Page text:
And I've seen this a lot with the Trump supporters out there. They might be critical of something that he has tweeted, but then they take a step back and they say in the bigger picture and in the grand scheme of things, we are very, very happy with them and we will be voting for him again come November's election.


And as we were talking about just before that Fox that, you know, the usage of social media has only increased, especially as a result of the pandemic and has become for some, like that woman, a primary source of information. Candidates aren't out knocking on doors and campaigns have been online. It's only a matter of time before the focus shifts back away from the coronavirus to the presidential election. So what are the worries coming into this election with all of that in mind?


Well, there's lots of warnings out there that nothing much has changed and that there's still a big threat out there and the social media can still be manipulated to the chairman of the House Select Intelligence Committee, Adam Schiff, said that while social media companies had made efforts to address these concerns since the 2016 election, he could not say with any confidence that the 2020 election would be free of interference from malicious actors, foreign or domestic. Now, after the last election, we saw lots of social media coming out, going into damage control.


There was hearings up on Capitol Hill. New policies were being rolled out. Twitter said it was taking down more than a million suspicious and fake accounts a day. In June, Facebook told US lawmakers that it had more than 3500 people working on the issue of safety and security, with 40 teams specifically focused on election integrity.


But there have been contrasting elements between Facebook and Twitter, too, and their whole approach to this election.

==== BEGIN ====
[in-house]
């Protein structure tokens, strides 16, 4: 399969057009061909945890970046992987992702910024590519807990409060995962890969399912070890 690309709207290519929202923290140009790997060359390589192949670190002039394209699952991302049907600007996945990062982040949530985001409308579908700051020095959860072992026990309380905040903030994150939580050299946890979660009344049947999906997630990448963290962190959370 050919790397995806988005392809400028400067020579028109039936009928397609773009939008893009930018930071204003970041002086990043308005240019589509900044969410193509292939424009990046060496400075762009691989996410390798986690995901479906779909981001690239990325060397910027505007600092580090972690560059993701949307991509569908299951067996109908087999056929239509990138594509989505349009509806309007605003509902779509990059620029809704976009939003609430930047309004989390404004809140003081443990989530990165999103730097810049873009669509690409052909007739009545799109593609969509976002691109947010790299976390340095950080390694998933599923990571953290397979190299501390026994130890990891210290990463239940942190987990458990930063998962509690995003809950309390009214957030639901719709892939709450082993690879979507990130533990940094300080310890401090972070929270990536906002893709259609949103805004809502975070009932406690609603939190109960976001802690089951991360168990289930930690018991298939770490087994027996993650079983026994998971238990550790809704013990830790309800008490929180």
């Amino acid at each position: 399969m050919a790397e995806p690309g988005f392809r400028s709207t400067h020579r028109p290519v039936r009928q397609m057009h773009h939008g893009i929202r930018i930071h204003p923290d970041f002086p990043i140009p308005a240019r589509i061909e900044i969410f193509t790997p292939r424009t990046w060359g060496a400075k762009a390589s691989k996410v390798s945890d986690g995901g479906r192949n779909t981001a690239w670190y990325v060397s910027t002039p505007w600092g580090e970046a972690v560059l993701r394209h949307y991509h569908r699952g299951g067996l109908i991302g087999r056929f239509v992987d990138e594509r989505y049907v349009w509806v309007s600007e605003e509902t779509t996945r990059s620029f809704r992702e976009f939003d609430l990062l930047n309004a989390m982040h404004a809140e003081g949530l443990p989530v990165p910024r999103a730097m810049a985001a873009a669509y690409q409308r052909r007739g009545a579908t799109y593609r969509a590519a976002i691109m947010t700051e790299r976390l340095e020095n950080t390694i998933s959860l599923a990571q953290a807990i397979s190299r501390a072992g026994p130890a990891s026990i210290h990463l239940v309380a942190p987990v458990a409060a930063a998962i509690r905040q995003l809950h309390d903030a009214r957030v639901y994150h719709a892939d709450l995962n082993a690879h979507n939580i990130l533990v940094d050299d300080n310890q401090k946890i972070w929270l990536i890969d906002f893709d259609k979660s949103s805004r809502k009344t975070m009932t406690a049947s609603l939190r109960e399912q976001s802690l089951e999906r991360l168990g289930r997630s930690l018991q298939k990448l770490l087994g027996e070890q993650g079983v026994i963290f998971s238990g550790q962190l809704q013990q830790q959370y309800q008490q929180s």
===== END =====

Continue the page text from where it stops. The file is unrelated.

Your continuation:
Yet a husband like Mark Zuckerberg said at the start of the year that candidates would be allowed to continue running false ads on Facebook. Commercial advertisers, by contrast, are subject to fact checking.


But he argued that his company shouldn't be responsible for arbitrating political speech because political ads have already received the scrutiny. To choose to lie would be held accountable by journalists watchdog, the wider public, and it's a different contrasting approach that we see Twitter very much banning political ads. Facebook repeatedly saying, Jacki, we are not responsible for what goes up. We are merely the platform that people posts. But we will not be the censor. We will not be the editor.


People will put it up and then it's up to the wider public to decide what to do with that information.


Do we know how much the Trump campaign is putting into the online world and social media for campaigning in terms of money and resources?


Yeah, they put out figures every couple of weeks. So the most recent set of figures I could see was for the last week. In June, the Trump campaign spent two point one million dollars on Facebook ads. Now that spending was split between two entities, the Donald J. Trump for president company, and that the Make America Great Again committee. And in the two year period since May 2018, the Trump re-election team has spent forty seven point five million on Facebook ads.


The ads then typically are fundraisers. It's appealing to supporters to donate money to the campaign.


How does Joe Biden compare to that? He spends less, quite a bit less in that week, that last week of June, I mentioned there where the Trump campaign had spent two point one million. The Biden campaign actually spent half. They only spent one million on Facebook ads.